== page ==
Going wild(flower) in the garden
I’ve just finished reading Miriam Goldberger’s book Taming Wildflowers, and I’m ready to rip out everything I’ve planted in my sunny front garden – she’s that good at making the case for wildflowers (Miriam runs Wildflower Farm in Coldwater, ON).
She can rattle off their benefits at the drop of a petal: easy care, pest-resistance, colourful, lots of shape and structure, good at erosion control, adapting and providing insect habitat.
“These are tough cookies,” she says.
They’re also experts at the trade-off between flowers and pollinators, such as bees and butterflies. Simply put, pollinators help flowers make seeds and more flowers; flowers give pollinators food. “Wildflowers throw in incubation and baby-sitting, too. It’s a sweet deal!”
It turns out many of our native buggy critters are starving because of the disappearance of the native flowers they need to survive. They literally can’t stomach many of our modern hybrid flowers, and the human tendency to build everywhere is destroying many of their natural feeding grounds.
“Wildflowers,” Miriam says, “actually are the key to restoring pollinators in the world.”
So much for the eco-sermon. So why give up a lovely Asian lily or oriental poppy and plant a wildflower instead?
For one thing, a perennial garden is hard work: fertilizing (organic or otherwise), watering, dividing, fighting pests, protecting in winter. With wildflowers, Miriam points out, you can forget about most of that.
Gardener burn-out was what made her turn to wildflowers in the first place. About 25 years ago, she and her husband started Canada’s first pick-your-own flower farm. With acres of gardens to take care of, Miriam eventually wanted something that was low or no-maintenance. Cue the wildflowers.
The farm became a nursery where customers could buy or order native flowers and grasses. These days, she and her husband focus on selling wildflower seed (wildflowerfarm.com).
But back to the flowers themselves. Growing anything in our dry, sandy gardens isn’t easy, as many of us have discovered. Miriam, however, lists dozens of plants for dry, sandy soil: beebalm (monarda), lavender hyssop (agastache), sunflower (helianthus), black-eyed Susan (rudbeckia), three or four kinds of coneflower (echinacea), even native columbine (aquilegia).
Even better, her book organizes plants according to blooming season. So if (like me) your garden goes flowerless between spring-flowering bulbs and summer perennials, you’ll find pages of pretty wildflowers to take up the slack.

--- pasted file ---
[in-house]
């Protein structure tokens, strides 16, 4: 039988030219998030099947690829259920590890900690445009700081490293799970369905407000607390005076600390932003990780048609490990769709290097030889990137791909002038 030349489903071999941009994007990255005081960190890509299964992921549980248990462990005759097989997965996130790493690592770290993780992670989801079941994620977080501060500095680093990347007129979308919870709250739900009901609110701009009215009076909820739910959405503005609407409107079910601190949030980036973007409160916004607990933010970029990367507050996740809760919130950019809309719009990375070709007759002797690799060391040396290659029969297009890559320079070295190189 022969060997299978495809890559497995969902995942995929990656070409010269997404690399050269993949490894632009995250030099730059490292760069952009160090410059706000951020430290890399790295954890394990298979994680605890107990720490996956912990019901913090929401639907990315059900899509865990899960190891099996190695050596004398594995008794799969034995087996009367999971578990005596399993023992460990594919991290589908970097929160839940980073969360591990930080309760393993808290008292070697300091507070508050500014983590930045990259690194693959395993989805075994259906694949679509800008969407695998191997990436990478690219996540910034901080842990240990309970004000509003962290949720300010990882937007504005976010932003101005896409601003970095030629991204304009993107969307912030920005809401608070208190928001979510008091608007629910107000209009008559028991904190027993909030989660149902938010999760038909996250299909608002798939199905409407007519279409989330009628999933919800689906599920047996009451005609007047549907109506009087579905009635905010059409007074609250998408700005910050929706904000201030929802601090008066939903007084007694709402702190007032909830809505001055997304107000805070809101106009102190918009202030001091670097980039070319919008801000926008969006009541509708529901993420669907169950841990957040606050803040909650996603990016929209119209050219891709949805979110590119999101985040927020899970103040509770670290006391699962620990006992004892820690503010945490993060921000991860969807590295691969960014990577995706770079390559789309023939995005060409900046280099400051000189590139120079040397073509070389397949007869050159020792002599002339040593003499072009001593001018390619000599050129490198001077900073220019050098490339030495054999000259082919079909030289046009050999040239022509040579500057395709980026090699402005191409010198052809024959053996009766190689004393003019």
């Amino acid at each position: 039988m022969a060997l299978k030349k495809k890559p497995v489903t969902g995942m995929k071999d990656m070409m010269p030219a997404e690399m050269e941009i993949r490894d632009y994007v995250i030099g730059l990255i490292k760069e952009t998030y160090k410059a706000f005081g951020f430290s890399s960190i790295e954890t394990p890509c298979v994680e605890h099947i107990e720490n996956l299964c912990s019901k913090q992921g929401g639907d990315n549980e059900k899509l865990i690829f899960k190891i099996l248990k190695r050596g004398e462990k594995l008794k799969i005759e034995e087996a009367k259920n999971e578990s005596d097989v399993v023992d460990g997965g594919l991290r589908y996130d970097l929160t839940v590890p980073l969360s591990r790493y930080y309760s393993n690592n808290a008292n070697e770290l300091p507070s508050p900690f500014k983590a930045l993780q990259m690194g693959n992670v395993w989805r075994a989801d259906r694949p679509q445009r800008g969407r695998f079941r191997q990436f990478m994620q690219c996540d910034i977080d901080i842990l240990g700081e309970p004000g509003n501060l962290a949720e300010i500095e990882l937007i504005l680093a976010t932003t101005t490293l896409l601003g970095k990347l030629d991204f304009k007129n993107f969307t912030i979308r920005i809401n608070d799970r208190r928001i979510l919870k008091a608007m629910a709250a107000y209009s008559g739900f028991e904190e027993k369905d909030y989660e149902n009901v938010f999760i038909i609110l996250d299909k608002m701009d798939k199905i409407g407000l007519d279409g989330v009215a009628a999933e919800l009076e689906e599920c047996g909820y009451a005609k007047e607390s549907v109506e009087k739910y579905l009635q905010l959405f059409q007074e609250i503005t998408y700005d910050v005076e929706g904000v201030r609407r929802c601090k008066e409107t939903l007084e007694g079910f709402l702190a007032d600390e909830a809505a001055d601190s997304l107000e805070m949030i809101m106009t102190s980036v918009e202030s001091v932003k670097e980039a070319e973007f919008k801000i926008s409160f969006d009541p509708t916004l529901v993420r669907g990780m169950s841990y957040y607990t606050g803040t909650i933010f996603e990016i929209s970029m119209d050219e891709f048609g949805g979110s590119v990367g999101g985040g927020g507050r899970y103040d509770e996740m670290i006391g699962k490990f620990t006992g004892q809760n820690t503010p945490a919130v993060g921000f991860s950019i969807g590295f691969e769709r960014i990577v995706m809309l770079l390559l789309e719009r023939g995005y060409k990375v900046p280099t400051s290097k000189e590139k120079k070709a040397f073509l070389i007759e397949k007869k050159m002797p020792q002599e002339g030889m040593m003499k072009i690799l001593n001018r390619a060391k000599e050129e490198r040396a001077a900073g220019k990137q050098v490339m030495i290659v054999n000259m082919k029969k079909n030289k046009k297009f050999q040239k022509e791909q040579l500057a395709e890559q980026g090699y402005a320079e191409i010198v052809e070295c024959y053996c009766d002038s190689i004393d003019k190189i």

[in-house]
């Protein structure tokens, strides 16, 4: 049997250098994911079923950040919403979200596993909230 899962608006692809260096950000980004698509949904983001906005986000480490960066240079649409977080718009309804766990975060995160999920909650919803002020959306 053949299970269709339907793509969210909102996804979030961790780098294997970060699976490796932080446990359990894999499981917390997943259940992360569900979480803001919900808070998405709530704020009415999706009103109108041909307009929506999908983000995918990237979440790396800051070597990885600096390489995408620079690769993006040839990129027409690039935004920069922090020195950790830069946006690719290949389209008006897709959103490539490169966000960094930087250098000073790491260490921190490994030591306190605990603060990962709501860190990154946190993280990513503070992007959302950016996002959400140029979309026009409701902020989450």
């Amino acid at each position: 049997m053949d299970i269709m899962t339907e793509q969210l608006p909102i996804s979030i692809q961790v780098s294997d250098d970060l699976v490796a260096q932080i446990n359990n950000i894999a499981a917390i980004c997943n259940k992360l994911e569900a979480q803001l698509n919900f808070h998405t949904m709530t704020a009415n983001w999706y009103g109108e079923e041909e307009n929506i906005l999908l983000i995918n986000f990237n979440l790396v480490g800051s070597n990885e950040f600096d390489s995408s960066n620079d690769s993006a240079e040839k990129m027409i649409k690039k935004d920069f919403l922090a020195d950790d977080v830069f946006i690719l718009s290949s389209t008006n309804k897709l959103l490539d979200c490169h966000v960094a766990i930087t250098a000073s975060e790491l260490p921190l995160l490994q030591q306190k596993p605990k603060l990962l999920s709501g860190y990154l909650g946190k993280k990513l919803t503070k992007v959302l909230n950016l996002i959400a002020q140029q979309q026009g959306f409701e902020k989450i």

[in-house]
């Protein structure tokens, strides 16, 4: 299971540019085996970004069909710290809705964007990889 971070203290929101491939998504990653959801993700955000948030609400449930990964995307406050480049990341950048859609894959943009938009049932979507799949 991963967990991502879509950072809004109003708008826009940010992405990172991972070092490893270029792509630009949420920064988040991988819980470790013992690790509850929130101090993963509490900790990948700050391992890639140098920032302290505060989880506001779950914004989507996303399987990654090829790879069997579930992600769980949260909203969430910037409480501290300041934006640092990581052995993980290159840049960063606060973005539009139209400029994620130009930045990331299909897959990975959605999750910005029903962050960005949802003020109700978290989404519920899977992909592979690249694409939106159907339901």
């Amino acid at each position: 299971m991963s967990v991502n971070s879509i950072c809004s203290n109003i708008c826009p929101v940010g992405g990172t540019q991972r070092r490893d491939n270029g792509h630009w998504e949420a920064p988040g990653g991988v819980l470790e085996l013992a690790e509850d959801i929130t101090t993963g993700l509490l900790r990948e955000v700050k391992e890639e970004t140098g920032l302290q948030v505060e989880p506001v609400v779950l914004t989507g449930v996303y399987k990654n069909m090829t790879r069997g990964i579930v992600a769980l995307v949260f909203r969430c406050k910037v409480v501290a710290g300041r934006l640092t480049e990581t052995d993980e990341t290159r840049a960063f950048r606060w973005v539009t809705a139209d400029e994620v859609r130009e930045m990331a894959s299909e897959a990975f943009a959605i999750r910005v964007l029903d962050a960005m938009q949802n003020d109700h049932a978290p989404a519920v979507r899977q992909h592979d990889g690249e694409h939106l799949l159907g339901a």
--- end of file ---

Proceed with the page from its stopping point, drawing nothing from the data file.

She tells you how long the plants stay in bloom, how long they last as a cut flower, their light and moisture needs, height and whether they do well in containers. A separate chapter goes into detail about how to grow the wildlings from seed. This can be a little fiddly, but for some plants, you can just throw the seed on the ground in the fall (yay!).
Miriam is so wild about wildflowers that she includes chapters on using them in flower arrangements and even a wildflower wedding.
So what’s the catch? In a word: Sun. Nearly all these native beauties like full or at least part sun, and we have a lot of trees in the Beach. Miriam mentions a few shade-tolerant plants like daylilies, lady’s mantle, red milkweed and wild quinine. But my spidey sense tells me they won’t flourish in shady gardens.
So I asked Ursula Eley, an organizer of the Beach Garden Society’s perennial sale, what the BGS might have on offer. She shot me an email back, listing some true shade-loving natives: maidenhair fern (adiantum), turtlehead (chelone), bunchberry (cornus canadensis), Virginia bluebells (mertensia), bloodroot (sanguinarea), meadow rue (thalictrum), trillium, birdsfoot violet (viola pedatifida).
They’ll be on sale at the BGS plant sale, May 17, 9 a.m. to 11:30 a.m. at Adam Beck Community Centre, 79 Lawlor Ave. Or, if you really want to go native, try the North American Native Plant Society’s plant sale, May 10, 10 a.m. to 3 p.m., Markham Civic Centre, 101 Town Centre Blvd.
Mary Fran McQuade is a hobby gardener and freelance writer
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